Securing Software – Where do I start?

Open up any news reader and there’s bound to be a bold headline about a recent application hack. The attack exposure may be due to poor design (like a stored-in-the-clear hard coded password) or it could just be yet another web application with a SQL injection vulnerability — but either way, the message is the same: application security matters.

Most executives get this at a high-level — they’ve read enough of those bold headlines, they know they need to do something about “application security” but, unless that executive started out life on a development team, it’s a good bet he or she doesn’t have much insight about how to go from software insecurity to a reliable application portfolio.

And with no one to help guide the way, it’s not unusual to find a company trying to solve the application security problem the wrong way around – from the outside in. Rather than looking at their development processes, a company just staring to implement application security may just hire an external company to do a basic web application scan. They then remediate (or sometimes ignore) problems uncovered by the scan, and hope that solved the problem.

And if you’ve read the marketing material from some third party web application scanning firms, you can’t really blame organizations new to the application security space for trusting in those scans. The vendors make a strong case for their product capability and some of the products are very mature and thorough for the kind of assessment work they do.

The Wrong Way Around

Starting at the end of the process is truly the wrong way around.

You don’t have to be a fan of the classic “Boehm’s Curve” to have heard that it’s cheaper to find and fix flaws and bugs earlier in the development process. Building Security In, Correctness by Construction and Secure by Design have long been mantras of the software security community. But for executives and managers at a company that’s new to application security, trying to get them to start at the beginning can be a challenge. If it’s possible to solve the whole problem with a third party scan, why bother with all the heavy lifting of Building Security In?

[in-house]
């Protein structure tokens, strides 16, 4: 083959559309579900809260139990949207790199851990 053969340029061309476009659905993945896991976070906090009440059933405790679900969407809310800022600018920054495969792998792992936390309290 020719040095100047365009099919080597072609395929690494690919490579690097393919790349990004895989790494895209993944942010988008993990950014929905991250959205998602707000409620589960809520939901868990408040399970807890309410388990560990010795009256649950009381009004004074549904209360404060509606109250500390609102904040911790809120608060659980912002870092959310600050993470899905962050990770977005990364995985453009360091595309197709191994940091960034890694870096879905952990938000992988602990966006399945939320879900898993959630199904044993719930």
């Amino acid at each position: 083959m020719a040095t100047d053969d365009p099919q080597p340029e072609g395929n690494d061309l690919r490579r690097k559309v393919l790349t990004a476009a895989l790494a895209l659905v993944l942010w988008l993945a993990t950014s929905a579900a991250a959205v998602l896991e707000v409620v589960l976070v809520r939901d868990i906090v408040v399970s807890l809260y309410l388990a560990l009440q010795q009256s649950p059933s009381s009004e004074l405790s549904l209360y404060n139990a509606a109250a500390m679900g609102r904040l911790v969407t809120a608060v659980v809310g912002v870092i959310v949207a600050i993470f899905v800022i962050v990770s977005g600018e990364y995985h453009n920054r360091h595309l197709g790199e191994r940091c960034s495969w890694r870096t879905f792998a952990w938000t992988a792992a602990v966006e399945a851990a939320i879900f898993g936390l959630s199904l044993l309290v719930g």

Here are just some reasons why:

  • Those external scans only catch a small portion of the problems
  • Some of them don’t even automatically crawl and inventory the externally facing web apps. Not to mention the apps, services and databases those apps interact with.
  • If you’re only looking at dynamic testing, it’s a good bet you won’t know where in the source code the flaw occurred. So you can tell your developers to go fix the vulnerability, but won’t be able to give them guidance on where in the source the fix needs to go (both to help them fix this instance, but also to help keep them from making the same mistake again in the future)
  • There’s plenty of research to support the metric that it will cost a lot more to fix that app once it’s in production than it will to deploy it without critical vulnerabilities in the first place.